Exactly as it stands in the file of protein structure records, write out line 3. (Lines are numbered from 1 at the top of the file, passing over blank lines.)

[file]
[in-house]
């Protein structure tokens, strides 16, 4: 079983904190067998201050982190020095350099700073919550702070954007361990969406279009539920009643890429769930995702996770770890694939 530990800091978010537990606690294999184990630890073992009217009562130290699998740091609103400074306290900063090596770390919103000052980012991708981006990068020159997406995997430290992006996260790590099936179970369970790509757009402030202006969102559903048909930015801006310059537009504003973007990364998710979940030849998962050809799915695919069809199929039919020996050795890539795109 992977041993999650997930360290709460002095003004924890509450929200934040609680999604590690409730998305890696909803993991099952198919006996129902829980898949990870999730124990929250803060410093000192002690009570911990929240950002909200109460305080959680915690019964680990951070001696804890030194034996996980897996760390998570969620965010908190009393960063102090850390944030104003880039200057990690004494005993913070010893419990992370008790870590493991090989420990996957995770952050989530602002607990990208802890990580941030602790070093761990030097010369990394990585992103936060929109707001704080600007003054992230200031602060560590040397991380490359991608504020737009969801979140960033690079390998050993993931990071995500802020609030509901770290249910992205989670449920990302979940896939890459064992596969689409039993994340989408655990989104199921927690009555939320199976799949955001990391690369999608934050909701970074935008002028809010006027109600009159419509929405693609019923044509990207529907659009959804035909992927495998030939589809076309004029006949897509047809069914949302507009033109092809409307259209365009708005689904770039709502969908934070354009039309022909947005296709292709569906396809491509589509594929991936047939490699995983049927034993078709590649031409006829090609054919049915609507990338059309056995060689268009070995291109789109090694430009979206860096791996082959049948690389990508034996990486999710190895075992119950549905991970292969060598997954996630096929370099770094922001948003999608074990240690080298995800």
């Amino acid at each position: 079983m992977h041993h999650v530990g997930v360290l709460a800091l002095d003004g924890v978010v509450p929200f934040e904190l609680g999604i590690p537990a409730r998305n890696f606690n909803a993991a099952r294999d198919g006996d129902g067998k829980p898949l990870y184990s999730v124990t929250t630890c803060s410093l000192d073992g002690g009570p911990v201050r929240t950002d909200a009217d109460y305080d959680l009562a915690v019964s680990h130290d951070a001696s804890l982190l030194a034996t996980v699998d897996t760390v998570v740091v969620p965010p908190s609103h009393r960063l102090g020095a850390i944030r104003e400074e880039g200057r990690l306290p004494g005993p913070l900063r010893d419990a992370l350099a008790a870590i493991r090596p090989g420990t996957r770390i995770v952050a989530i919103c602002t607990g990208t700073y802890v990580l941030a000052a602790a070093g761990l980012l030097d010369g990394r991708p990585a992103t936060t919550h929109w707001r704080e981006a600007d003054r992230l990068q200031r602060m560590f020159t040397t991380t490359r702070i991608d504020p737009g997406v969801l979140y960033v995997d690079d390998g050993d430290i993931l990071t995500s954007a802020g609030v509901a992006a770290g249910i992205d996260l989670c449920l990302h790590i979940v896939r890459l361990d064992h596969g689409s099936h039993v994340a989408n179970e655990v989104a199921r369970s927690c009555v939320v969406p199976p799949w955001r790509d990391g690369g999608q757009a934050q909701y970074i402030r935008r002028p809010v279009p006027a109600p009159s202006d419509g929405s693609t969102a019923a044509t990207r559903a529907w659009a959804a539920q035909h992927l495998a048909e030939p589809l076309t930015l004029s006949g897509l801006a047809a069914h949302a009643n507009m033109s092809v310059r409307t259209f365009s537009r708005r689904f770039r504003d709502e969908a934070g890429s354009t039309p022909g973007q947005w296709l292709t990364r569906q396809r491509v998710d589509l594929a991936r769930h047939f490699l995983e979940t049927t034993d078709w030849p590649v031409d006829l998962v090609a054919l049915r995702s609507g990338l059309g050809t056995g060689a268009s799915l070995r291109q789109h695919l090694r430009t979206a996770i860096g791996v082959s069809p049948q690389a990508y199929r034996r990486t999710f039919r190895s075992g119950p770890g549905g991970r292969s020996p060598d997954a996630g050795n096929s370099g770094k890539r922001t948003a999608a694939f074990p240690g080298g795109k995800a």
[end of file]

């Amino acid at each position: 079983m992977h041993h999650v530990g997930v360290l709460a800091l002095d003004g924890v978010v509450p929200f934040e904190l609680g999604i590690p537990a409730r998305n890696f606690n909803a993991a099952r294999d198919g006996d129902g067998k829980p898949l990870y184990s999730v124990t929250t630890c803060s410093l000192d073992g002690g009570p911990v201050r929240t950002d909200a009217d109460y305080d959680l009562a915690v019964s680990h130290d951070a001696s804890l982190l030194a034996t996980v699998d897996t760390v998570v740091v969620p965010p908190s609103h009393r960063l102090g020095a850390i944030r104003e400074e880039g200057r990690l306290p004494g005993p913070l900063r010893d419990a992370l350099a008790a870590i493991r090596p090989g420990t996957r770390i995770v952050a989530i919103c602002t607990g990208t700073y802890v990580l941030a000052a602790a070093g761990l980012l030097d010369g990394r991708p990585a992103t936060t919550h929109w707001r704080e981006a600007d003054r992230l990068q200031r602060m560590f020159t040397t991380t490359r702070i991608d504020p737009g997406v969801l979140y960033v995997d690079d390998g050993d430290i993931l990071t995500s954007a802020g609030v509901a992006a770290g249910i992205d996260l989670c449920l990302h790590i979940v896939r890459l361990d064992h596969g689409s099936h039993v994340a989408n179970e655990v989104a199921r369970s927690c009555v939320v969406p199976p799949w955001r790509d990391g690369g999608q757009a934050q909701y970074i402030r935008r002028p809010v279009p006027a109600p009159s202006d419509g929405s693609t969102a019923a044509t990207r559903a529907w659009a959804a539920q035909h992927l495998a048909e030939p589809l076309t930015l004029s006949g897509l801006a047809a069914h949302a009643n507009m033109s092809v310059r409307t259209f365009s537009r708005r689904f770039r504003d709502e969908a934070g890429s354009t039309p022909g973007q947005w296709l292709t990364r569906q396809r491509v998710d589509l594929a991936r769930h047939f490699l995983e979940t049927t034993d078709w030849p590649v031409d006829l998962v090609a054919l049915r995702s609507g990338l059309g050809t056995g060689a268009s799915l070995r291109q789109h695919l090694r430009t979206a996770i860096g791996v082959s069809p049948q690389a990508y199929r034996r990486t999710f039919r190895s075992g119950p770890g549905g991970r292969s020996p060598d997954a996630g050795n096929s370099g770094k890539r922001t948003a999608a694939f074990p240690g080298g795109k995800a």